Death Valley National Park is completely closed to the public after torrential flash floods left roads impassable on Friday August 5. Over 1,000 visitors and members of staff were left stranded as floodwaters and debris blocked access routes.
The flooding was caused by exceptionally heavy rain in the usually arid desert of Death Valley. As the Washington Post (opens in new tab) reports, the Furnace Creek area received 1.46in of rainfall on Friday, which is about three quarters what it would receive in a typical year.
In a statement (opens in new tab) released Sunday August 7, the National Park Service (NPS) explained that all roads remain closed, but some people have been able to drive out with law enforcement escorts. Aerial searches are underway to identify any remaining trapped vehicles.
Road and infrastructure damage
As with the floods that devastated Yellowstone National Park back in June, the Death Valley floods have caused severe damage to roads and infrastructure, the scale of which is now becoming visible as the water recedes. Sections of Highway 190 have been destroyed or undercut, leaving it unstable, and over 20 palm trees have fallen onto the road.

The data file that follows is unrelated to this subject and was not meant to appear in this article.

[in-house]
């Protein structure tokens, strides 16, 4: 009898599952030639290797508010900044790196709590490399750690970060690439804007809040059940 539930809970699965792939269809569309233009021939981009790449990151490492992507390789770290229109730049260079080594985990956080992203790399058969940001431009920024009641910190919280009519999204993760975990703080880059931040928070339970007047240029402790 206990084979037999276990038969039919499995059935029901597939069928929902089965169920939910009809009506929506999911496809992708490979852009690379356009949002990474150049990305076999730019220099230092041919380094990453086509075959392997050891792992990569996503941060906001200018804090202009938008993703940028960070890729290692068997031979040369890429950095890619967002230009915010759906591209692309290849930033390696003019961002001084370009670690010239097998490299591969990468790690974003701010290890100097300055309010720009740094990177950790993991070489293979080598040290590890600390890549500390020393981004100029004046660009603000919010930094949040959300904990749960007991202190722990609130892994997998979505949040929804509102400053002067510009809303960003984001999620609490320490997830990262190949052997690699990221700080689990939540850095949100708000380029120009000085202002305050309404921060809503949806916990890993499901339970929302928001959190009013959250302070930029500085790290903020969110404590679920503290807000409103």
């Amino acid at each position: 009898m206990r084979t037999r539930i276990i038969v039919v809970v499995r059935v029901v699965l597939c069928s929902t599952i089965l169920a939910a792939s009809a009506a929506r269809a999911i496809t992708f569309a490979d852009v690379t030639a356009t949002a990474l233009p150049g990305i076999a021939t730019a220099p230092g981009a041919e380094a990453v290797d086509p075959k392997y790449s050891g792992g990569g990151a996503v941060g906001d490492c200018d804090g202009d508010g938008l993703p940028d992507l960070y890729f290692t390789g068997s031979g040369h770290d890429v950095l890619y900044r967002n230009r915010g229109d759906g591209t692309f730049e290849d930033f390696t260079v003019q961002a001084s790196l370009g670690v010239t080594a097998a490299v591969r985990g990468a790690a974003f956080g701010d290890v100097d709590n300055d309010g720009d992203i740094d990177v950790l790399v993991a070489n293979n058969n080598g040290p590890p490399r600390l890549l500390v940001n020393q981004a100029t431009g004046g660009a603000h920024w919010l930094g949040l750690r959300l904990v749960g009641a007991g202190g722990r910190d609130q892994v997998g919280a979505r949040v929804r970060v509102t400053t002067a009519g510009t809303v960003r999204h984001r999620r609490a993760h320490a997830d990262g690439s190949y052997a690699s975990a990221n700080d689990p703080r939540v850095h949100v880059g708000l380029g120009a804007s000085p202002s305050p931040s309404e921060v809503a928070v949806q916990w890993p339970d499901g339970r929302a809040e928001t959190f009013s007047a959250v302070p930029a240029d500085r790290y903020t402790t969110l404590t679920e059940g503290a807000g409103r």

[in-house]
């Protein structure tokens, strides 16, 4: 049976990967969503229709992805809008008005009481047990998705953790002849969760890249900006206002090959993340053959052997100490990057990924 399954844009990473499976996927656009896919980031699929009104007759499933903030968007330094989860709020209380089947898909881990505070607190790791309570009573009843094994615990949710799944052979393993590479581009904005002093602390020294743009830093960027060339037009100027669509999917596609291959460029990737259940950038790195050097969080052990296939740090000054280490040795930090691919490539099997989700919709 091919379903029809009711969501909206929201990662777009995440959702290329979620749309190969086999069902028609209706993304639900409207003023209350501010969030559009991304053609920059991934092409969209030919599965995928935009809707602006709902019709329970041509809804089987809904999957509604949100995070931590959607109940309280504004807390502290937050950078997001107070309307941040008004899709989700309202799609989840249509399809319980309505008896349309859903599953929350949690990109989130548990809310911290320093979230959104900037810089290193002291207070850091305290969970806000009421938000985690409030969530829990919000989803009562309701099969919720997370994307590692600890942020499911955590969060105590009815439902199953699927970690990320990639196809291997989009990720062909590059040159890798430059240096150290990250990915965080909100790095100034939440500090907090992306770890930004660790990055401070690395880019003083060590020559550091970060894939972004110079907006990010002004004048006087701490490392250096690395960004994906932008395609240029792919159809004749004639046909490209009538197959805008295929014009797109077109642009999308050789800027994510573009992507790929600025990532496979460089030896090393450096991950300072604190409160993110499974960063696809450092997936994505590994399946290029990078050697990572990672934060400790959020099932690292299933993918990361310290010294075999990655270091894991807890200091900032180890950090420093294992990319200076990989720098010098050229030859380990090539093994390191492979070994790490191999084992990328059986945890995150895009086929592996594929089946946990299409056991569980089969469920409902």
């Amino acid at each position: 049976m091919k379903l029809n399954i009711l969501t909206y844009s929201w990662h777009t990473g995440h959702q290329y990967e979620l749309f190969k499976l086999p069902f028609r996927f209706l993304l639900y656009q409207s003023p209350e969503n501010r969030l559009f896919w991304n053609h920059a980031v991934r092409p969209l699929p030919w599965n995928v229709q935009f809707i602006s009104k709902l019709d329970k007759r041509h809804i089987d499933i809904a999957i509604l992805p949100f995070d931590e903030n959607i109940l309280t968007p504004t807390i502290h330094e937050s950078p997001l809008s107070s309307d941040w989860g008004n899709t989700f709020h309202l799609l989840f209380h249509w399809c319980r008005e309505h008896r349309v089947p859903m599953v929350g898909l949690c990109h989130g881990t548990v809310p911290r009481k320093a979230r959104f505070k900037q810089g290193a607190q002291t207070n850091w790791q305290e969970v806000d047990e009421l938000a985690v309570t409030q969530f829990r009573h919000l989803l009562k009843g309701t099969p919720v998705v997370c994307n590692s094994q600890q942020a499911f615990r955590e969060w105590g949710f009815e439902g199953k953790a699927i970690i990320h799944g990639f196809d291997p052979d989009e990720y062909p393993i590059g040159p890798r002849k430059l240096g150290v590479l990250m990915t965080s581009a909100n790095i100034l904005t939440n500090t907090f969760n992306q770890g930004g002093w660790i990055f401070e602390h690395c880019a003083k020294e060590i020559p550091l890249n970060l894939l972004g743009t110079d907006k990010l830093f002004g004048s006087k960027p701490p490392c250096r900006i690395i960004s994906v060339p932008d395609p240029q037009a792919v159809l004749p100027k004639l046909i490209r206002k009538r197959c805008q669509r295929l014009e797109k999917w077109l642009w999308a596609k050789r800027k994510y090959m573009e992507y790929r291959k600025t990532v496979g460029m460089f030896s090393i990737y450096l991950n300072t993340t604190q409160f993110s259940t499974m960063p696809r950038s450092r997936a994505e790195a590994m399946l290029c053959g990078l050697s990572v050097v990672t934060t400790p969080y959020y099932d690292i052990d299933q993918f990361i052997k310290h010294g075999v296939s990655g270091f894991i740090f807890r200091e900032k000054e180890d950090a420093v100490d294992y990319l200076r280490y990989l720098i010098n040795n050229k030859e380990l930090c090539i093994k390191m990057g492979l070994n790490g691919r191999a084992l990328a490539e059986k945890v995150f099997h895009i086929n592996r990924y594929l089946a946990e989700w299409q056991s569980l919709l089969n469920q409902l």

The NPS is still cataloging the full extent of the damage, but many other roads have suffered asphalt damage or been covered by debris, and several buildings have suffered water damage (including the NPS Emergency Operation Center building). Several water lines have been blown out by the sheer volume of water, cutting off supplies, though some of these have now been restored.
The NPS has advised that phone lines are currently down. At the time of writing there are no updates on the park's Twitter account, so if you've been planning a visit to the park over the coming weeks, keep checking the NPS website's alerts and conditions page (opens in new tab) for the latest information.
Cat is the editor of Advnture, She’s been a journalist for 13 years, and was fitness and wellbeing editor on TechRadar before joining the Advnture team in 2022. She’s a UK Athletics qualified run leader, and in her spare time enjoys nothing more than lacing up her shoes and hitting the roads and trails (the muddier, the better).
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